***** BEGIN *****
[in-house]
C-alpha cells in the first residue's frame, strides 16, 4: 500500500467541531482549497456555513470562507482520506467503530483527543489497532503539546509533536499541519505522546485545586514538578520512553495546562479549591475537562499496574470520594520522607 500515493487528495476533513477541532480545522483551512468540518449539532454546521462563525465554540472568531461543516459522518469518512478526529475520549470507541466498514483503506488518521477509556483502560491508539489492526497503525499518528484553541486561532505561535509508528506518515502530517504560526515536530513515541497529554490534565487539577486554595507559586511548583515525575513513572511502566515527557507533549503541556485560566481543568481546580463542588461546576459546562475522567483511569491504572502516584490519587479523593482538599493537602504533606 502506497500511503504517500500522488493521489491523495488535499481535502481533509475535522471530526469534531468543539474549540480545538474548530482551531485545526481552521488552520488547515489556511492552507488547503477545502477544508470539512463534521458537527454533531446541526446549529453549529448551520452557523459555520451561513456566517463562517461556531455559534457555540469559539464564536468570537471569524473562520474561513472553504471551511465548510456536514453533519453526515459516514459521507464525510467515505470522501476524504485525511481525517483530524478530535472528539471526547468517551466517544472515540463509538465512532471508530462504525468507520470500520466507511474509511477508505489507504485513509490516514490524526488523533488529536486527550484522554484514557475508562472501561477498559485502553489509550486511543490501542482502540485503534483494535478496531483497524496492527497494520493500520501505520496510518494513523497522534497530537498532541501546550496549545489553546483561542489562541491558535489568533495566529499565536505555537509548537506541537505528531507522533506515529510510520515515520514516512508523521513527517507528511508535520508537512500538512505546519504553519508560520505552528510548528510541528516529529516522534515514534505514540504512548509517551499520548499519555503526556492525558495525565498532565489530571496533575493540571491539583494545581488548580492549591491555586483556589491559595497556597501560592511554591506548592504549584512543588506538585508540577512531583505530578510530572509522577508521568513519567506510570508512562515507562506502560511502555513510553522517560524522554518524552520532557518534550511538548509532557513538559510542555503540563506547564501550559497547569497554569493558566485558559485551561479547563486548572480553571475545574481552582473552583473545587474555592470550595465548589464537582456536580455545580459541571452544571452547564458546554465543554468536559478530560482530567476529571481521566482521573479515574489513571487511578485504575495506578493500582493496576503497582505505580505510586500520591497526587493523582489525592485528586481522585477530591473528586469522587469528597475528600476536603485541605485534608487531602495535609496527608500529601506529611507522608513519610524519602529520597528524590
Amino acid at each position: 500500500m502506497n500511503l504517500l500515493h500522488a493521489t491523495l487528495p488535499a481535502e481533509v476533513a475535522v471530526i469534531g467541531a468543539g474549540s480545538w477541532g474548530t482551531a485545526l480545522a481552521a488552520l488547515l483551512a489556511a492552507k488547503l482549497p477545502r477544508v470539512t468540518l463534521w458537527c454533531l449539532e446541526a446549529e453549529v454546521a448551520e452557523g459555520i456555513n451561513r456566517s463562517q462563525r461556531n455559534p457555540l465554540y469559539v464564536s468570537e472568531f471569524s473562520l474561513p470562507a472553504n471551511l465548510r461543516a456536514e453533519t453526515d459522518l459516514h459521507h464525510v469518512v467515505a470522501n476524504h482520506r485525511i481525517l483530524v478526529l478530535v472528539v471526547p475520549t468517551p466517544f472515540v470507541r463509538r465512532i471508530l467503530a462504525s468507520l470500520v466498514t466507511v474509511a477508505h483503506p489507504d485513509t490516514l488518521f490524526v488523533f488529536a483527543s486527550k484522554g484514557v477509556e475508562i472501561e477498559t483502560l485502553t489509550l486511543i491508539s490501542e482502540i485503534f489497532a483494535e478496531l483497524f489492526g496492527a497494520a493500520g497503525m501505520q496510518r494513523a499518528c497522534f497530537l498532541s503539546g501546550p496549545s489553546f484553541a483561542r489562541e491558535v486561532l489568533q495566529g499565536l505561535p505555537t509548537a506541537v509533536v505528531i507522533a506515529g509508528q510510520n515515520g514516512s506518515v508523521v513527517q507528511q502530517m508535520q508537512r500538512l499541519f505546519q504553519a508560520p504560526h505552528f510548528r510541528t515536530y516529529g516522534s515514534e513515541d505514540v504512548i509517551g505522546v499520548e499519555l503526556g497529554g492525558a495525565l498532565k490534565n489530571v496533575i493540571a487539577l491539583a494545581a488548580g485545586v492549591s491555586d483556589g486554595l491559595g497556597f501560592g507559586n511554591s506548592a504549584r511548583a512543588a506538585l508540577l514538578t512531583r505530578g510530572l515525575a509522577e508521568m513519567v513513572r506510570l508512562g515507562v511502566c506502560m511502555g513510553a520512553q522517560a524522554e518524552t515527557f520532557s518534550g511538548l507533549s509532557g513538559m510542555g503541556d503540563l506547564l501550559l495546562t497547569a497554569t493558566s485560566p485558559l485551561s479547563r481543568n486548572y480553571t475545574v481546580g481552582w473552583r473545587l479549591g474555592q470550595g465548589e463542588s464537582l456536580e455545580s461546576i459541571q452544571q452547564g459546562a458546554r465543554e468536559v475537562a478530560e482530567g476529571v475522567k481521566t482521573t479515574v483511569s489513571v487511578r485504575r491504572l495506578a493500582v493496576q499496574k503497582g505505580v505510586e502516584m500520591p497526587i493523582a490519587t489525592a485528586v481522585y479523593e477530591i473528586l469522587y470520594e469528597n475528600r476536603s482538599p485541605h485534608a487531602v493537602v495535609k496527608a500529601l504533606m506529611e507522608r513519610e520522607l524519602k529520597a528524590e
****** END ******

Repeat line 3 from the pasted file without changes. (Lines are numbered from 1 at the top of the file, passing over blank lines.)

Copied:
Amino acid at each position: 500500500m502506497n500511503l504517500l500515493h500522488a493521489t491523495l487528495p488535499a481535502e481533509v476533513a475535522v471530526i469534531g467541531a468543539g474549540s480545538w477541532g474548530t482551531a485545526l480545522a481552521a488552520l488547515l483551512a489556511a492552507k488547503l482549497p477545502r477544508v470539512t468540518l463534521w458537527c454533531l449539532e446541526a446549529e453549529v454546521a448551520e452557523g459555520i456555513n451561513r456566517s463562517q462563525r461556531n455559534p457555540l465554540y469559539v464564536s468570537e472568531f471569524s473562520l474561513p470562507a472553504n471551511l465548510r461543516a456536514e453533519t453526515d459522518l459516514h459521507h464525510v469518512v467515505a470522501n476524504h482520506r485525511i481525517l483530524v478526529l478530535v472528539v471526547p475520549t468517551p466517544f472515540v470507541r463509538r465512532i471508530l467503530a462504525s468507520l470500520v466498514t466507511v474509511a477508505h483503506p489507504d485513509t490516514l488518521f490524526v488523533f488529536a483527543s486527550k484522554g484514557v477509556e475508562i472501561e477498559t483502560l485502553t489509550l486511543i491508539s490501542e482502540i485503534f489497532a483494535e478496531l483497524f489492526g496492527a497494520a493500520g497503525m501505520q496510518r494513523a499518528c497522534f497530537l498532541s503539546g501546550p496549545s489553546f484553541a483561542r489562541e491558535v486561532l489568533q495566529g499565536l505561535p505555537t509548537a506541537v509533536v505528531i507522533a506515529g509508528q510510520n515515520g514516512s506518515v508523521v513527517q507528511q502530517m508535520q508537512r500538512l499541519f505546519q504553519a508560520p504560526h505552528f510548528r510541528t515536530y516529529g516522534s515514534e513515541d505514540v504512548i509517551g505522546v499520548e499519555l503526556g497529554g492525558a495525565l498532565k490534565n489530571v496533575i493540571a487539577l491539583a494545581a488548580g485545586v492549591s491555586d483556589g486554595l491559595g497556597f501560592g507559586n511554591s506548592a504549584r511548583a512543588a506538585l508540577l514538578t512531583r505530578g510530572l515525575a509522577e508521568m513519567v513513572r506510570l508512562g515507562v511502566c506502560m511502555g513510553a520512553q522517560a524522554e518524552t515527557f520532557s518534550g511538548l507533549s509532557g513538559m510542555g503541556d503540563l506547564l501550559l495546562t497547569a497554569t493558566s485560566p485558559l485551561s479547563r481543568n486548572y480553571t475545574v481546580g481552582w473552583r473545587l479549591g474555592q470550595g465548589e463542588s464537582l456536580e455545580s461546576i459541571q452544571q452547564g459546562a458546554r465543554e468536559v475537562a478530560e482530567g476529571v475522567k481521566t482521573t479515574v483511569s489513571v487511578r485504575r491504572l495506578a493500582v493496576q499496574k503497582g505505580v505510586e502516584m500520591p497526587i493523582a490519587t489525592a485528586v481522585y479523593e477530591i473528586l469522587y470520594e469528597n475528600r476536603s482538599p485541605h485534608a487531602v493537602v495535609k496527608a500529601l504533606m506529611e507522608r513519610e520522607l524519602k529520597a528524590e